Construction date: September 8, 2013 – October 5,2013
Time to build: 12 hours
New update 4/21/2014
I have recently added a Bluetooth to the amp internally. The model I chose was a RN-52 Bluetooth 3.0 module as it looked to be the easiest to integrate and needed minimal programming. In this application I did not even need to change the firmware. I also installed a input selector switch, fixed up the internal ground, added a power switch and power LED to finish off the amp. I can’t seem to find a picture at the moment to show you but the Bluetooth needed a isolated power supply. I chose a Recom isolated dc-dc converter for the job and it worked like charm. The ground feedback loop was eliminated and it was nothing but pure sound from the amp.
Some of the new features include:
- 3 way input this includes RCA, Internal Bluetooth and 3.5 headset jack
- A star ground
- A power switch with green power led
- A internally isolated HiFi Bluetooth module
- Very clean power filtering is provided by hand selected Muse capacitors in many areas of the amp.
During testing of the internal Bluetooth
I have now completed building the speaker boxes and the enclosure though I still need to mount some terminals in the box but other then that its working, future improvements may include a USB input and a input select switch.
My work office sometimes is a bit to grey. That is the best way to put it so I though I would build a speaker system for it and if they don’t like me having it there I can always put it downstairs in my new lab. Below are some pictures of the the progress so far. I have made the amp section from a chip amp kit. I have modified the components slightly by replacing a few of the capacitors with audiophile grade ones. I have also used silver solder for all of the construction and I plan on getting a case to put the amp in. The transformer is from eBay and the aluminum heat-sink was found at a local computer store scrap box. The LM386 analog ships are mounted to the heat-sink with Allen key model car screws and nuts and a thermal compound. There is also a ceramic pad between the chips and the heat-sink.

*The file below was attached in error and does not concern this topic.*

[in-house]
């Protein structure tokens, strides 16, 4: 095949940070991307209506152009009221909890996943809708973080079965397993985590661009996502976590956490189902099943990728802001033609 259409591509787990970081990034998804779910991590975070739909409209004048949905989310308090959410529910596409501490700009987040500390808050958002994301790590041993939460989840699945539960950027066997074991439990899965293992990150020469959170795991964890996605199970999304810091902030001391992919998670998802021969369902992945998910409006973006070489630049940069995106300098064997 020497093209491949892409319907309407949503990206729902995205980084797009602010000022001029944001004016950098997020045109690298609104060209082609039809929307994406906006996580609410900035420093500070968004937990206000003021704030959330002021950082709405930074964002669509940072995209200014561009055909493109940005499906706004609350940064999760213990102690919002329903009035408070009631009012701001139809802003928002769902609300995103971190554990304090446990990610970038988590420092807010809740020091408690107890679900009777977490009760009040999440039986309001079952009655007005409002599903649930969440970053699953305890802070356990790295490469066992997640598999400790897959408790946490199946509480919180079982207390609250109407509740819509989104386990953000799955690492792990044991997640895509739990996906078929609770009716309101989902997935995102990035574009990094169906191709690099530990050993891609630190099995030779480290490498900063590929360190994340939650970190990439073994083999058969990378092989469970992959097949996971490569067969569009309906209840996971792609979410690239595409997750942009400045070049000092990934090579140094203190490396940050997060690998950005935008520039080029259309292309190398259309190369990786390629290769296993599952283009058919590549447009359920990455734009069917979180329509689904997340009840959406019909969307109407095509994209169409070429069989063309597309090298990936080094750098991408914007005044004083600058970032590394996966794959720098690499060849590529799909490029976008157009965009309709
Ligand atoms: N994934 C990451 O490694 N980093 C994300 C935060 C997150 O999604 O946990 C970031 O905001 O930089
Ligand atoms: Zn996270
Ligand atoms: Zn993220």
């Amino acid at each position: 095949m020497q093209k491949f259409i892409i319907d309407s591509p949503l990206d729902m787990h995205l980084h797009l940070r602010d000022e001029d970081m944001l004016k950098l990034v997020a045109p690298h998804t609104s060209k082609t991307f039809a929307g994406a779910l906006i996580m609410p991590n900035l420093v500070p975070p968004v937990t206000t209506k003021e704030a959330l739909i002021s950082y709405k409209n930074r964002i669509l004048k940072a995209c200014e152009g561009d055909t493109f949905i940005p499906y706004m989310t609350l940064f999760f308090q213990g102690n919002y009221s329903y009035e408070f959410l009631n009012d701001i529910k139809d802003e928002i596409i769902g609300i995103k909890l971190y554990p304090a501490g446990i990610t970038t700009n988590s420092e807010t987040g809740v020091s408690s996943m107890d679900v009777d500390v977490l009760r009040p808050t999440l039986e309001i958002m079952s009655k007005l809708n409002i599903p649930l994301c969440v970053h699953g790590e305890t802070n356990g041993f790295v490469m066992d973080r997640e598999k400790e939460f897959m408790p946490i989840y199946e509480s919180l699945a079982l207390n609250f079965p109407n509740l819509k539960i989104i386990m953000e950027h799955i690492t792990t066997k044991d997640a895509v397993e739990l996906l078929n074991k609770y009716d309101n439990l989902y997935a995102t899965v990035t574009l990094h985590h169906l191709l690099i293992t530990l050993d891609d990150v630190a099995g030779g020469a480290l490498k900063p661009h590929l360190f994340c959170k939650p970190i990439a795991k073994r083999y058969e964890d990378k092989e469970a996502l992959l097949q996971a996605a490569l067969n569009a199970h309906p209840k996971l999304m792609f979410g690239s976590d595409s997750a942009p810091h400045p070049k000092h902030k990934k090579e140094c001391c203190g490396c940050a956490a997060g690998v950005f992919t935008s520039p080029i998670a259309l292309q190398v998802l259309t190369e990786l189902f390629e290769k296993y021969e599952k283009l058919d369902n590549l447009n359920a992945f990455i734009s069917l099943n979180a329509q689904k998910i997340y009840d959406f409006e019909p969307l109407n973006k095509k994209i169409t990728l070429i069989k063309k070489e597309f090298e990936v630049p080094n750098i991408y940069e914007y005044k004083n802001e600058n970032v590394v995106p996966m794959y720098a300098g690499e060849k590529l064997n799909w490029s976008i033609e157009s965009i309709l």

Here is a link to the kit I used: http://chipamp.com/lm1875-amplifier-kit/
Be careful if you are new to kits as these only come as boards and components for the amps, you still need to wire in a transformer, volume control, find a case and wire up external connection plugs.
I wanted to also build some matching speakers for the system so I bought two Tang Band W4-1320SJ 4″ Bamboo Cone Drivers and a pair of nice fabric tweeters for a more high range sparkle. Currently I’m having my brother and law build the speaker boxes out of 5/8 inch birch plywood. I plan to have them finished with hand rubbed oil for a more natural look. The speaker boxes contain a internal baffle and are ported for better bass response. I will post a picture of the speaker boxes as soon as I have them. A picture of a 3d model of the cabinets is below.